19
20\section{Coroutines: A stepping stone}\label{coroutine}
21While the main focus of this proposal is concurrency and parallelism, it is important to address coroutines, which are actually a significant building block of a concurrency system. Coroutines need to deal with context-switches and other context-management operations. Therefore, this proposal includes coroutines both as an intermediate step for the implementation of threads, and a first class feature of \CFA. Furthermore, many design challenges of threads are at least partially present in designing coroutines, which makes the design effort that much more relevant. The core \acrshort{api} of coroutines revolve around two features: independent call stacks and \code{suspend}/\code{resume}.
22
23\begin{figure}
24\begin{center}
25\begin{tabular}{c @{\hskip 0.025in}|@{\hskip 0.025in} c @{\hskip 0.025in}|@{\hskip 0.025in} c}
26\begin{ccode}[tabsize=2]
27//Using callbacks
28void fibonacci_func(
29        int n,
30        void (*callback)(int)
31) {
32        int first = 0;
33        int second = 1;
34        int next, i;
35        for(i = 0; i < n; i++)
36        {
37                if(i <= 1)
38                        next = i;
39                else {
40                        next = f1 + f2;
41                        f1 = f2;
42                        f2 = next;
43                }
44                callback(next);
45        }
46}
47
48int main() {
49        void print_fib(int n) {
50                printf("%d\n", n);
51        }
52
53        fibonacci_func(
54                10, print_fib
55        );
56
57
58
59}
60\end{ccode}&\begin{ccode}[tabsize=2]
61//Using output array
62void fibonacci_array(
63        int n,
64        int * array
65) {
66        int f1 = 0; int f2 = 1;
67        int next, i;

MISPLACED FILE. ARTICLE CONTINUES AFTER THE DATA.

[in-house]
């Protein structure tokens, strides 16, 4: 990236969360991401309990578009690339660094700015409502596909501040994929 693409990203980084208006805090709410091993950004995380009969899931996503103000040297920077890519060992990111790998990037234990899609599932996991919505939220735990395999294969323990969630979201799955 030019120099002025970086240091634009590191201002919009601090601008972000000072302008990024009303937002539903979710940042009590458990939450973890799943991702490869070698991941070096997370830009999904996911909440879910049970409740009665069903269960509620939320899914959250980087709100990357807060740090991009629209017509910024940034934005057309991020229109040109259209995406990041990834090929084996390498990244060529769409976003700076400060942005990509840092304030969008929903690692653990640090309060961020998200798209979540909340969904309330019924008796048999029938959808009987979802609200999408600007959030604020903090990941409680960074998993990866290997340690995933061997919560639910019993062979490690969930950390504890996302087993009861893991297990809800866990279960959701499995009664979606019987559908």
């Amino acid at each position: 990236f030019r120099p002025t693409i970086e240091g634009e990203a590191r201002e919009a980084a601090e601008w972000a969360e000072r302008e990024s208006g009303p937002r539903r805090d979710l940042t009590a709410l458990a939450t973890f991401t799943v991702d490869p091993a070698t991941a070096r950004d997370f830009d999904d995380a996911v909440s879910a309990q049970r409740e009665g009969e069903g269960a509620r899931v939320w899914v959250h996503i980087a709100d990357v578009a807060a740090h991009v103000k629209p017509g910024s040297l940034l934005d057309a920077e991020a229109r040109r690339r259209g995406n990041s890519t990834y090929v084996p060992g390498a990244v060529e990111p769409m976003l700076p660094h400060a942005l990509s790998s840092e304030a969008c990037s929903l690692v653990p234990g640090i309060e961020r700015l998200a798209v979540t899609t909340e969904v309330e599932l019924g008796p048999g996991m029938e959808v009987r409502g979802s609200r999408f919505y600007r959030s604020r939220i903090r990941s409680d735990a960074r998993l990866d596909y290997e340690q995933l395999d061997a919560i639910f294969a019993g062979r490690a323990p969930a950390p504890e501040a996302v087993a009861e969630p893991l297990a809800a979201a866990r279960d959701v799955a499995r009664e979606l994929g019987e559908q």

68        for(i = 0; i < n; i++)
69        {
70                if(i <= 1)
71                        next = i;
72                else {
73                        next = f1 + f2;
74                        f1 = f2;
75                        f2 = next;
76                }
77                array[i] = next;
78        }
79}
80
81
82int main() {
83        int a[10];
84
85        fibonacci_func(
86                10, a
87        );
88
89        for(int i=0;i<10;i++){
90                printf("%d\n", a[i]);
91        }
92
93}
94\end{ccode}&\begin{ccode}[tabsize=2]
95//Using external state
96typedef struct {
97        int f1, f2;
98} Iterator_t;
99
100int fibonacci_state(
101        Iterator_t * it
102) {
103        int f;
104        f = it->f1 + it->f2;
105        it->f2 = it->f1;
106        it->f1 = max(f,1);
107        return f;
108}
109
110
111
112
113
114
115
116int main() {
117        Iterator_t it={0,0};
118
119        for(int i=0;i<10;i++){
120                printf("%d\n",
121                        fibonacci_state(
122                                &it
123                        );
124                );
125        }
126
127}
128\end{ccode}
129\end{tabular}
130\end{center}